Now that you’ve been running for a while and are comfortable logging 10-13 miles on the road, it might be time to consider shaking things up. It will take time and proper training to increase race speed, but getting off the road and onto the trails could provide a great new challenge – and a chance for camaraderie that road races sometimes lack.
Here are a few basic tips that you’ll want to take into consideration before heading out onto the trails.
Be safe. Heading out into the trees and on the mountain trails leads to unique issues, such as potential injuries in remote areas, weather differences, and tough terrain can be overwhelming. If possible, some of my running buddies recommended pre-race course recon missions on some of the race route.
Uphill and Downhill. If you’re going to run 10+ miles on the trails, it’s inevitable that you’re going to come across an uphill or downhill that you must navigate. Learning how to move on the trail is difficult for the first few miles; you will need to adapt to running surfaces ranging from packed dirt all the way to steep slopes with lose surface.
Carry water, electrolytes, and nutrients with you. Even if there are water fountains, you can’t assume they are working normally. Since you likely won’t have a reliable water source, companies such as Fuel Belt offer water bottle holders and Hydrapak have water reservoir packs that are worth a quick look.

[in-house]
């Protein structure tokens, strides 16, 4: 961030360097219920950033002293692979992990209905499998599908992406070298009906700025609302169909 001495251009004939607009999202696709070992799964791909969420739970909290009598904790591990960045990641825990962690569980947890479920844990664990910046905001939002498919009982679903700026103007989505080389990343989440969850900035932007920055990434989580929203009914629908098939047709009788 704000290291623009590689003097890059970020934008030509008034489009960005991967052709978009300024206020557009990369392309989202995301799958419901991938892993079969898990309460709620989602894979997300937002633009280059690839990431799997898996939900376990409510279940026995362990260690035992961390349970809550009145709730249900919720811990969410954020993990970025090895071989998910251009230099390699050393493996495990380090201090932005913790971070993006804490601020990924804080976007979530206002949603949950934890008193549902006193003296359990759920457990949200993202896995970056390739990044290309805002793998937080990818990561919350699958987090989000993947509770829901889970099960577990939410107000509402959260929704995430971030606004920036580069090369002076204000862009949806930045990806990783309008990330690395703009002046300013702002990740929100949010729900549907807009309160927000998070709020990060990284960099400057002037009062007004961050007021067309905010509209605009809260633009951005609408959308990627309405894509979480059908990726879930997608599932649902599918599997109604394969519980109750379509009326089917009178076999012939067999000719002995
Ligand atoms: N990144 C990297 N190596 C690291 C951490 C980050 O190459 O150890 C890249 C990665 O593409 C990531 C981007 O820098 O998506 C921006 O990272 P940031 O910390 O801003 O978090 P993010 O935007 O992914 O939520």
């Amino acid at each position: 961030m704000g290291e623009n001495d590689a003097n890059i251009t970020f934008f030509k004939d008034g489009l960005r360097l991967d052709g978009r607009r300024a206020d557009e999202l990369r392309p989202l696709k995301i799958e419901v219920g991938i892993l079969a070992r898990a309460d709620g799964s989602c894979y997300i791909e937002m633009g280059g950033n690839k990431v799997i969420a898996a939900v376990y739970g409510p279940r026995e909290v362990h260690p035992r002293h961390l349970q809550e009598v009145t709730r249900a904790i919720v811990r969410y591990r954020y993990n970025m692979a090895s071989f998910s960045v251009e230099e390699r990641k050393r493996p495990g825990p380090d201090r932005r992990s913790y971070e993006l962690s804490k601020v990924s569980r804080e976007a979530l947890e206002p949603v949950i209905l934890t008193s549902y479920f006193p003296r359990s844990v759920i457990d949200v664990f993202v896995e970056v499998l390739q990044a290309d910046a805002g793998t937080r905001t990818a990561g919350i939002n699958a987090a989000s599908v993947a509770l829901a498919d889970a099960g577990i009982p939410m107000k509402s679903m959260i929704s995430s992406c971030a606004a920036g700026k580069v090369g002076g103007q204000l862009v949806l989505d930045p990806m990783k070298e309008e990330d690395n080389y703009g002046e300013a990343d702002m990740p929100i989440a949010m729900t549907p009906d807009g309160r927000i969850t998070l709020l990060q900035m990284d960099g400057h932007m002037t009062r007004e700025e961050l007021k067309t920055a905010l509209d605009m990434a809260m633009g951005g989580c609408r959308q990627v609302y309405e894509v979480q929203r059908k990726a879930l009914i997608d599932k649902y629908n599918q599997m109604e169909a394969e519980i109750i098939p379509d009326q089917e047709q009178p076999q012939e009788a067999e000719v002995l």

Ignore your typical run times. If you run a 25-minute 5K, you’re probably not going to be able to hit the trails and suddenly meet that mark. Until it’s race day, take your time to adjust to the new running environment – just log the miles and build your trail running base, rather than worrying about your typical training times.
Run a lot. A successful transition to trail running requires a lot of practice and dedication, so don’t be afraid to get out there and log some runs with longer miles. FYI: A long run shouldn’t surpass 30 percent of weekly mileage – but you can break the rule if you aren’t training and running frequently. During your training runs you should be able to have a conversation with a running buddy without forcing your breathing to drastically change.
Gear. Some runners choose to purchase trail running shoes, but they certainly aren’t a requirement. Expect your clothing and anything you bring with you to get banged around and possibly damaged, but, unless you’re sure you like trail running, there isn’t a strong need to spend a lot of money on new running gear.
Strides. Be ready to change your stride, because you’ll have to shorten your stride – aiming to keep your weight over your feet – so you have increased reaction time and balance, in case you end up slipping and sliding. It’s advisable to mix in a few off road miles gradually, helping reduce stress spots on your feet. Take note of everything on the trail, because it’s possible you will need to navigate everything from occasional rocks and tree roots to downed trees or boulders.
Bonus Tip: Don’t forget – HAVE FUN!!!
Trail running – and running in general – is supposed to be a fun and enjoyable event for runners looking to adapt to a new running style. There are a lot of reasons to try a quick break from pounding pavement in favor of heading to the trails for some training runs and races.